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THE INVISIBLE CONE MOSAIC ~ o.~o U) ().'o .H ().10 _ ().~: 137 1.()() ~ ,\ \ /~\ Optics \ _ t ~ SO 40 i\ fx Neural Optics \ \ Central fovea Cone aperture 1 ~1 1 I,l I - - - - 60 SO 10() 190 1 4(, Spatial Frequency ( c/deg) FIGURE 2 Modulation transfer functions for the foveal cone aperture and the optics of the eye (2-mm pupil). The foveal cone Nyquist frequency, fN is shown as a vertical dotted line. The curve labeled "Neural" is a contrast sensitivity function arbitrarily normalized to unit at its peak. It represents foveal contrast sensitivity to interference fringes (Williams, 1985~. The dotted portion of this curse indicates spatial frequencies that produce aliasing. CONE SPACING It has been known for some time that under normal viewing conditions blurring by the optics of the eye protects the fovea from aliasing. The ver- tical dotted line in Figure 2 shows the Nyquist frequency at the very center of the fovea, 56 cycles/degree. This estimate comes from psychophysical observations of abasing (Williams, 1985a, 19~, 1989) and is in reason- able agreement with anatomical estimates (Osterberg, 1935; Miller, 1979; Curcio et al., 1987~. Spatial frequencies below the Nyquist frequency are represented veridically by the visual system, while those above it are subject to aliasing. The modulation transfer function (MTF) of the eye's optics chosen here is that of Campbell and Gubisch (1966) obtained with a 2-mm pupil. The diffraction limit dictated by this pupil size is 63 cycles/degree at 555 nm. Slightly larger pupils could produce slightly more contrast at higher spatial frequencies, but in general there is precious little modulation in the retinal image in the aliasing range. The situation is considerably different in the parafovea and periphery, where the MTF of the eye probably exceeds the cone Nyquist frequency. Unfortunately, we have surprisingly little information about the off-axis image quality of the human eye. I am not aware of any measurements of the MTF obtained with a normal daylight pupil size. Jennings and Charman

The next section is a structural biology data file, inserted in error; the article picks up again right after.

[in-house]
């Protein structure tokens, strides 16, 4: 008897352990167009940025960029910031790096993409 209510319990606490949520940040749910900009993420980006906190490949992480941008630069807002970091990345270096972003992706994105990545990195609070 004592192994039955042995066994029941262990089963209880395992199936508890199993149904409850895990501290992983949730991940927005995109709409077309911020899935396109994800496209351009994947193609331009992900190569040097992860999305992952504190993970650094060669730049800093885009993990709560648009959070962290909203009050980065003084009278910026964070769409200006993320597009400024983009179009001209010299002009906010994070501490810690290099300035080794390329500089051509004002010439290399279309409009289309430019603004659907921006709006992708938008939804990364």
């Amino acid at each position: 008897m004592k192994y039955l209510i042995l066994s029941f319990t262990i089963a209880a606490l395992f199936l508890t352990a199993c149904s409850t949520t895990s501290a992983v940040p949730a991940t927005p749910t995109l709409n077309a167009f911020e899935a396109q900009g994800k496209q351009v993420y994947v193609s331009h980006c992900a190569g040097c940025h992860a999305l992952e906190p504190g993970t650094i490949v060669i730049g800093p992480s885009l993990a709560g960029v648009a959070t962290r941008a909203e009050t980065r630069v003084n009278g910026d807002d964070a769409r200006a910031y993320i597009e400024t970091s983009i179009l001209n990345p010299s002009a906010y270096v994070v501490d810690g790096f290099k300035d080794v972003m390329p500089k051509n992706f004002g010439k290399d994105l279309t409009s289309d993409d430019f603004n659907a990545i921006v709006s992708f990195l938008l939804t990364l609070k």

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138 DAVID R WILLIAMS (1981) are frequently cited for their claim that optical quality is relatively constant across the central 25 deg of the retina. However, their data were obtained with a fully dilated 7.5-mm pupil, so their line-spread functions, even at the fovea, are roughly four times broader than those of Campbell and Gubisch (1966), obtained with an optimum pupil size. Though it remains to be seen how good the off-axis optical quality of the eye is under optimal conditions, there is no doubt that the retinal image there can be modulated at spatial frequencies above the cone Nyquist frequency. Bergman (1858) described effects observed near the grating resolution limit that may be attributable to aliasing under normal viewing conditions. Smith and Cass (1987) and Thibos and Still (1988) have confirmed this, also without the use of high-contrast interference fringes. Some observers can see extrafoveal aliasing by viewing a unity con- trast grating with the eccentric retina. A Ronchi ruling placed on a light table works reasonably well. It helps to orient the grating parallel to the retinal meridian in which the grating lies since ocular aberrations, such as lateral chromatic aberration, will reduce contrast less. Gratings with a spatial frequency above the cone Nyquist frequency (e.g., above roughly 15 cycles/degree at 10-de" eccentricity in the nasal retina) can take on the appearance of dynamic two-dimensional noise. Under these conditions there is little or no perceptual evidence for the original grating: the stripes cannot be resolved and their orientation cannot be discerned. However, the speckled appearance of the grating distinguishes it from a uniform field of the same luminance (such as a neutral density filter matched to the average transmittance of the Ronchi ruling). Nonetheless, there are a number of reasons why cone aliasing is not a severe problem in the extrafovea under normal viewing conditions (Williams, 1986~. Off-axis aberrations and perhaps increased retinal scatter help to some extent. The power spectra of natural scenes typically decline with increasing frequency. The high spatial frequency, high-contrast, si- nusoidal gratings used in the laboratory are rare events in natural scenes. Natural scenes are typically complex, so that weak aliasing effects may be masked by the predominant spatial frequencies in the image that lie below the Nyquist frequency. Furthermore, small refractive errors can produce dramatic losses in contrast at high frequencies, and it seems likely that the peripheral retina is typically less well refracted than the fovea. Even with laser interference fringes, the most visible aliasing effects we have been able to produce are never more than about five times contrast threshold. Yellott (1982) has suggested that disorder in the cone mosaic plays a major role in eliminating aliasing in the periphery, since it smears aliasing energy into a broad range of spatial frequencies and orientations. However, contrast sensitivity for detecting aliasing in the extrafoveal retina where the mosaic is disordered is not very different from that for detecting aliasing